Serial bond

A serial bond is a bond issuance where a portion of the total number of bonds are paid off each year. This results in a gradual decline in the total amount of the issuer's debt outstanding. For example, a $1,000,000, ten-year serial bond will have $100,000 of bonds mature once a year for ten years.

A serial bond is designed to support the financing needs of a capital project that delivers a steady stream of funds to pay down the debt over time. For example, a toll road may require initial funding with a bond issuance, after which toll proceeds are used to pay off the bonds over a long period of time. The same situation arises for an apartment complex, where bonds are used to pay for construction of the complex, and the resulting rents are used to pay for the bonds.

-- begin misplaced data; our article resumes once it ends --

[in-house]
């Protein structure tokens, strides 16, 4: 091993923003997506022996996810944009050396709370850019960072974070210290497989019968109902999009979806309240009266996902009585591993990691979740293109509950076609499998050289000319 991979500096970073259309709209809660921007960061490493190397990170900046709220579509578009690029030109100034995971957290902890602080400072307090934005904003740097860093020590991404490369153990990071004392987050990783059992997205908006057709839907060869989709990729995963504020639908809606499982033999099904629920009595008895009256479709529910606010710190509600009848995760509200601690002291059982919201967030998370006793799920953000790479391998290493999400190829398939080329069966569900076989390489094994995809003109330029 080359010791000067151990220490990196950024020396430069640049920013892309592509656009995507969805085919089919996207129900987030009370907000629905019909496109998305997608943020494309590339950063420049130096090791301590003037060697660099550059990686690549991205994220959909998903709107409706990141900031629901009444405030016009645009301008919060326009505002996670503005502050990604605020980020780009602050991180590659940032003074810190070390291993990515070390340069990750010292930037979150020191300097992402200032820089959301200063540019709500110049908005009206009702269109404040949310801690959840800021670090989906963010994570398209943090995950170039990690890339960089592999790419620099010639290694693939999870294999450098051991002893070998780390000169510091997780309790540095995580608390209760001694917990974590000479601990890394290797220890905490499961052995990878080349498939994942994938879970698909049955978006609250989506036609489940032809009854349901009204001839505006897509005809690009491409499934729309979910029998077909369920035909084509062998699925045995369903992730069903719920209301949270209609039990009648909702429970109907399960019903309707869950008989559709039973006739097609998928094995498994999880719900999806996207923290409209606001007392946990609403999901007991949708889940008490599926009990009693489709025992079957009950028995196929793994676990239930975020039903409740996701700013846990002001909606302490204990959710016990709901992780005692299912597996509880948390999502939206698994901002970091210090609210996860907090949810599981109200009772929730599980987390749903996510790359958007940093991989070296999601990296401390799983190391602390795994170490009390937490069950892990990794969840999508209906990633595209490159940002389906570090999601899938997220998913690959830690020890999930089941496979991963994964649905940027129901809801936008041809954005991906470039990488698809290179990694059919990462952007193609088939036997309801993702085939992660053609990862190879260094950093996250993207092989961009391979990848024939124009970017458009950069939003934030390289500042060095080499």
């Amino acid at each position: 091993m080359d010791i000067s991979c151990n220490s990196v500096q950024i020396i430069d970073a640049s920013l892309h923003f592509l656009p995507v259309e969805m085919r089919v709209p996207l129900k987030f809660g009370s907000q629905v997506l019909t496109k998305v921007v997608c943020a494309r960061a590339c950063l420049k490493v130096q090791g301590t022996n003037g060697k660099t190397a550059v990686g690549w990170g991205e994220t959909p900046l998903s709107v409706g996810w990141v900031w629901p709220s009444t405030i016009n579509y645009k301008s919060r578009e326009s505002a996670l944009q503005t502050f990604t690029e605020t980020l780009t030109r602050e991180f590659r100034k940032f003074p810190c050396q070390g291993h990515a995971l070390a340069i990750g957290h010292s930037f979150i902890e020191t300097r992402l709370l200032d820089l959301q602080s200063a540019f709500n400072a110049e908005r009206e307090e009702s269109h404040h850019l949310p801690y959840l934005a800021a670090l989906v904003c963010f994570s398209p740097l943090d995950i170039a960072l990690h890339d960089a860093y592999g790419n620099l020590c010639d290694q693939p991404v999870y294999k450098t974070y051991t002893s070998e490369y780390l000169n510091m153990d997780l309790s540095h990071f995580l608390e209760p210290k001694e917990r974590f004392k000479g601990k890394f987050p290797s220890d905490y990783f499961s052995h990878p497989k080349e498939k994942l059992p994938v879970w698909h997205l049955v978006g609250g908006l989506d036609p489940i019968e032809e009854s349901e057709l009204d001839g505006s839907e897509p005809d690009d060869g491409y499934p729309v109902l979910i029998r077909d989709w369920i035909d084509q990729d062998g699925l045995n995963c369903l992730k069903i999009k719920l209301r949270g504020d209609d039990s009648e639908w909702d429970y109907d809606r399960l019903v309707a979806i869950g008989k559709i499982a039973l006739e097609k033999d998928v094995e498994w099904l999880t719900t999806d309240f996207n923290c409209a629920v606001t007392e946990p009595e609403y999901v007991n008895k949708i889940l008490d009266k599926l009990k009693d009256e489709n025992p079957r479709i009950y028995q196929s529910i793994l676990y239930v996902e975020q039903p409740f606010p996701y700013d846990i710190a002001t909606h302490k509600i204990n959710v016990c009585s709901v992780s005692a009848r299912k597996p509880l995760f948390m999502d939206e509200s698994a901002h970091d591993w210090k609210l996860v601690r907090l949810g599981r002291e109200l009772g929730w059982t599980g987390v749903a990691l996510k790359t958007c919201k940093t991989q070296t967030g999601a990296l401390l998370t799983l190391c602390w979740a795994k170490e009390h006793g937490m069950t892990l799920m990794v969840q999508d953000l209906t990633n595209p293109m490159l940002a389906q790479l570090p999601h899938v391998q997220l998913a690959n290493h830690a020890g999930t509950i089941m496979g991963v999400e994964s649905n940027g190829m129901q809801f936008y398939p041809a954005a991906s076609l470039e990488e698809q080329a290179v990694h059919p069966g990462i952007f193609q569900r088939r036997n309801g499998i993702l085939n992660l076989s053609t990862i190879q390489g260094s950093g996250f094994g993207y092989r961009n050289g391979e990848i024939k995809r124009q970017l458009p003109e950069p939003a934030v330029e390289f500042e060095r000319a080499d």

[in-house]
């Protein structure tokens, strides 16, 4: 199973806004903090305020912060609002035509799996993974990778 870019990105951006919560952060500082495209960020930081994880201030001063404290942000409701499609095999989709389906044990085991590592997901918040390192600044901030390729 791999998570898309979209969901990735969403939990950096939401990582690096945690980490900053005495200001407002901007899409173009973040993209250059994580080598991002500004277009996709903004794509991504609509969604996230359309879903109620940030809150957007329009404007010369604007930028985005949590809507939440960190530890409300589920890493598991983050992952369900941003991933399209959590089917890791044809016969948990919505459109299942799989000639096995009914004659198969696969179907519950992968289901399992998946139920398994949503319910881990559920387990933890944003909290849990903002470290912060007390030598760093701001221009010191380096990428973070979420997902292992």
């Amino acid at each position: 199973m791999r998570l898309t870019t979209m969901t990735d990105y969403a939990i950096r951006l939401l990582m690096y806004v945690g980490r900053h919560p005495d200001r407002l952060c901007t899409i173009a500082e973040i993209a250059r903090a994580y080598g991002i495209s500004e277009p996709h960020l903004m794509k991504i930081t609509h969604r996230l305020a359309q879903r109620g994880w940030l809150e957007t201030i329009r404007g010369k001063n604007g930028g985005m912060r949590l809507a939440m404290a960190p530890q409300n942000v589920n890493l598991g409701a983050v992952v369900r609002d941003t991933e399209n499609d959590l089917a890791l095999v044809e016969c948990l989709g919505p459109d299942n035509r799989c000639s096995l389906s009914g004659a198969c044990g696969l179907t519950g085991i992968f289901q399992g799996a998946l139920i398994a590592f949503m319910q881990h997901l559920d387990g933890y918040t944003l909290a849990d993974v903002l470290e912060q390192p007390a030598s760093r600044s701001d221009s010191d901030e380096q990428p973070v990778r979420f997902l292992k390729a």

Conversely, serial bonds are not suitable when the cash flows expected to be generated by a project funded with the bonds will be irregular, delayed, or uncertain. In such cases, structuring a bond as a serial bond could result in a default rather early in the buy-back period.

The advantage to the issuer of a serial bond is that less interest will be paid over the life of the bonds, since the aggregate amount of cash loaned to the issuer is greatly reduce. The advantage to the investor is the reduced risk of default, since the issuer's repayment liability is constantly declining.